However I’m sure others will disagree but I would save and make the alterations count and add value. Anything less and you’ve thrown money away.

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Olayolay Sun 30-Aug-20 16:10:39

A builder could price for you. They should know a structural engineer for calcs for beams. They must also know how to install them and prop the 1st floor whilst the wall is removed to be safe. Getting separate trades yourself is a faff and subject to coordination. Can be difficult to juggle.

Lazypuppy Sun 30-Aug-20 17:09:17

@Olayolay

The work to knock the wall down, get the steel RSJ designed to support the load, installation and making good plus new skirting boards certainly is not £1000. The design and steel alone will cost that.

Well it was actually for us, it actually came in at £960. Not sure why you think i'd lie about it confused

BeeyatchPlease Sun 30-Aug-20 17:52:03

MIL gutted her new house and did exactly this, almost the exact same layout as well.
She knocked through kitchen into the dining room and then tore down the sunroom and replaced with a properly structured extension.
Knocking through the wall for hers didn't require a steel beam but it's all dependent on whether or not the wall is a supporting one.
The cost of knocking through, plastering, new flooring and new kitchen cost £20,000. It looks amazing but she did go rather high spec so I'm sure it could be done for less money.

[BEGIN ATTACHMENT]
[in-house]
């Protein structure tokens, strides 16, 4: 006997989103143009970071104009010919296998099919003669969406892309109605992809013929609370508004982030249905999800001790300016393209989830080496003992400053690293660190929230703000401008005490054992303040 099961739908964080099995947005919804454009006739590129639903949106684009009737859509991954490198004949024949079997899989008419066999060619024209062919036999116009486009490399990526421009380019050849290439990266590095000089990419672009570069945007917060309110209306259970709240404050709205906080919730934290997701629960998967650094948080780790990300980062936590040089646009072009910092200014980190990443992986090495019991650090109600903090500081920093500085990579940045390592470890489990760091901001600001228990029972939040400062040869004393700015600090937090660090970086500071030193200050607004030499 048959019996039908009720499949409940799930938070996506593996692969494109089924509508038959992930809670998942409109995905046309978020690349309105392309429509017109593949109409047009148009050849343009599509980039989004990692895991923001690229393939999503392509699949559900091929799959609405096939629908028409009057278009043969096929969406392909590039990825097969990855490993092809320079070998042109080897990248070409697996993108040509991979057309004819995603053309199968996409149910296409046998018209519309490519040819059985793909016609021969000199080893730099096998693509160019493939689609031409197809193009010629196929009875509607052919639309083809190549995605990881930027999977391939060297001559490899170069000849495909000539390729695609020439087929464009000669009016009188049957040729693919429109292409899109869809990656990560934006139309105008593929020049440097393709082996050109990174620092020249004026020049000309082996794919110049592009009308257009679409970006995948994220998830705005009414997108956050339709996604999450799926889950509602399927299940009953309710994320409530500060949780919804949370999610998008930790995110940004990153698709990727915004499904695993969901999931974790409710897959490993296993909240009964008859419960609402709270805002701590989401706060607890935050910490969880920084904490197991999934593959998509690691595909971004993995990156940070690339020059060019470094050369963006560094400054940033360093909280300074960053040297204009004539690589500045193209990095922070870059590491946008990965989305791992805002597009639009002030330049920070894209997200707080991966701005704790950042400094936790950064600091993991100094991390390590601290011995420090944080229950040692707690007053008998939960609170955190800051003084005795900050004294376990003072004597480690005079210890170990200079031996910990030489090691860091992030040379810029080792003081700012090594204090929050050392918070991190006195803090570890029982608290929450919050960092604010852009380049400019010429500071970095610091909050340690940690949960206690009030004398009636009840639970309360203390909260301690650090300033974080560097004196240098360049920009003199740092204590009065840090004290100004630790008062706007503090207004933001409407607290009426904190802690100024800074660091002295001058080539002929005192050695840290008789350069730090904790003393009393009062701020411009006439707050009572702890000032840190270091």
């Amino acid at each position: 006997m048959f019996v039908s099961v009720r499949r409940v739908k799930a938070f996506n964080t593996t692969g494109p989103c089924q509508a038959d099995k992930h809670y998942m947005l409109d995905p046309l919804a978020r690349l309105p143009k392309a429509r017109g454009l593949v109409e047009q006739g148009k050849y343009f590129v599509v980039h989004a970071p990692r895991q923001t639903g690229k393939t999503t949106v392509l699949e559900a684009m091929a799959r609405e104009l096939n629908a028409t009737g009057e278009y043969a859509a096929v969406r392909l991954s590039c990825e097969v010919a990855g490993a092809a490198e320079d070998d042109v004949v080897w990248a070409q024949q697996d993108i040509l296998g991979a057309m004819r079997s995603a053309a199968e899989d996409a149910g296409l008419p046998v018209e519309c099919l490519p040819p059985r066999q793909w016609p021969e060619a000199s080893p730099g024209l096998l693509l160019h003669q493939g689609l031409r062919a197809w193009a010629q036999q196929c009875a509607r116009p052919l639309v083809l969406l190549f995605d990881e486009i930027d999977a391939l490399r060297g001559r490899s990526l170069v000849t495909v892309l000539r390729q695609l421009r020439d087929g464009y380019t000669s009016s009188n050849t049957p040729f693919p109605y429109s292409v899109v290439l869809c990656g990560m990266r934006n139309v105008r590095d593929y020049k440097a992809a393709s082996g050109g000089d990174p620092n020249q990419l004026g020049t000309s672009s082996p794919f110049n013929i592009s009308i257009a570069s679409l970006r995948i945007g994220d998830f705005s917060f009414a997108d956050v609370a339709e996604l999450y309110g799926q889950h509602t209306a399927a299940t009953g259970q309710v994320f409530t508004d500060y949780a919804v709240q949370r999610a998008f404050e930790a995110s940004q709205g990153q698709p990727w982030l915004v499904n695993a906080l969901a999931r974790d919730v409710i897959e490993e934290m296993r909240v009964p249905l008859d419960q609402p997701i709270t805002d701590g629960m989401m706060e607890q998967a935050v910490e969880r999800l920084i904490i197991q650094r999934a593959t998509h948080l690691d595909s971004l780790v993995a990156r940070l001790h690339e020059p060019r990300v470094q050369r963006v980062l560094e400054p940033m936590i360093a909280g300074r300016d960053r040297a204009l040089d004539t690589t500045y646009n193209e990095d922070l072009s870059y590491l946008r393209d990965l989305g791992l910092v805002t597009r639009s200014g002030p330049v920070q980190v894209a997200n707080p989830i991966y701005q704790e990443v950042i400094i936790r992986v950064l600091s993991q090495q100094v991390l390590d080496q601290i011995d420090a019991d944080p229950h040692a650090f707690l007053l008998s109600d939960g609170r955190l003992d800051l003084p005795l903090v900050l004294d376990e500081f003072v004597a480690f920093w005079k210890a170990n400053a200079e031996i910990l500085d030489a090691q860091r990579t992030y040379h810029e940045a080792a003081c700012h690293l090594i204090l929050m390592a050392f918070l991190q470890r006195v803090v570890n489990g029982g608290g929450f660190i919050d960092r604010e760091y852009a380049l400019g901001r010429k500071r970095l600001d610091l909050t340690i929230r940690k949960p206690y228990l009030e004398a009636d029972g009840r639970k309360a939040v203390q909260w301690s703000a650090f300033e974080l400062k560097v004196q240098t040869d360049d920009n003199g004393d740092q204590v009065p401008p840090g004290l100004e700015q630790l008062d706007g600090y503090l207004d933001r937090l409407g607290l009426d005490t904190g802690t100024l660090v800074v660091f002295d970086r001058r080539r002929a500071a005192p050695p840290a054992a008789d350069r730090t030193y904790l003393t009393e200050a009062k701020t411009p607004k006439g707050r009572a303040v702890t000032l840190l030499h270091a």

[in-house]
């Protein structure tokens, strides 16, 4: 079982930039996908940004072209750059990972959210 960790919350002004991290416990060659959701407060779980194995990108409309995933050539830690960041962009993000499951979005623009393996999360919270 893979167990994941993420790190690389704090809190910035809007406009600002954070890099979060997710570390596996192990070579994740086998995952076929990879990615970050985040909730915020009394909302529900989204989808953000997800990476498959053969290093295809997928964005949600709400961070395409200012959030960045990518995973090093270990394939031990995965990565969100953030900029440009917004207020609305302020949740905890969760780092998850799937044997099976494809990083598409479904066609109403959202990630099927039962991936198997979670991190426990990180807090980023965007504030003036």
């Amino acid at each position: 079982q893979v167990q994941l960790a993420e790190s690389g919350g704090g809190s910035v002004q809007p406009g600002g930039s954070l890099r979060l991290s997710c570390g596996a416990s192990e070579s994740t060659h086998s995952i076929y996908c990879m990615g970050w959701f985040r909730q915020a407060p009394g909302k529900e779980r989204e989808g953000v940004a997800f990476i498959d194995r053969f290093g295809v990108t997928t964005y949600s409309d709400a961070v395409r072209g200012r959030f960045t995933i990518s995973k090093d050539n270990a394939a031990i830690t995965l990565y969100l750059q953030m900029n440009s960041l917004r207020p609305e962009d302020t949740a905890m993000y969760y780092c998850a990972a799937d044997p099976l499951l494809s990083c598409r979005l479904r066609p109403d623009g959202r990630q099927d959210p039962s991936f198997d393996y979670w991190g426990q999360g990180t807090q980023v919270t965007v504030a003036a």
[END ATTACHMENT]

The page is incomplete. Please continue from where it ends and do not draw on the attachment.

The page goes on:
bouncydog Sun 30-Aug-20 19:16:19

We did this except our sun room was where your dining room is and vice versa. We knocked down the wall between kitchen and what was our sun room, put in an rsj, replaced all of the glass in the sun room with thermal glass and installed underfloor heating. Also all walls replastered and updated electrics. For the work excluding the kitchen we spent c£20k which although a lot was money well spent. Depending on what you do I would think up to £10k but it depends on sizes, engineers spec etc.

FollowingAmirage Sun 30-Aug-20 21:56:09

We have just done the same, different layout, the wall turned up to be non-supporting so we didn’t need a steel beam. Replastering, rewiring the kitchen, decorating, reporposing current kitchen, adding internal door to garage, wall tile and flooring, moving gas for cooker and rerouting the radiator...it costed around 12K with all the above. We are in the S east. It is so worth it though...I will post a couple of before after pics...

FollowingAmirage Sun 30-Aug-20 21:57:25

Kitchen and dining room before

FollowingAmirage Sun 30-Aug-20 21:59:41

This is now, still unfinished but loads more space as you can see...

FollowingAmirage Sun 30-Aug-20 22:00:14

Sorry here is now...

SingingWaffleDoggy Sun 30-Aug-20 22:08:04

Knocked down a wall, installed supporting beam, new ceiling, associated plastering for wall and ceiling, put in new kitchen (Wickes), new wiring for cooker and lighting, LVT flooring and came in at approx 10k.
Local independent builder who has carpenters/ electricians/ plumbers he works with regularly so he coordinated trades but I did the choosing of fittings, flooring, lighting etc and the running of errands

jaffacakesareabiscuit Mon 31-Aug-20 08:57:42

Thanks everyone, this has been very helpful!

@FollowingAmirage your kitchen looks so spacious now! It'll be fab when it's all finished.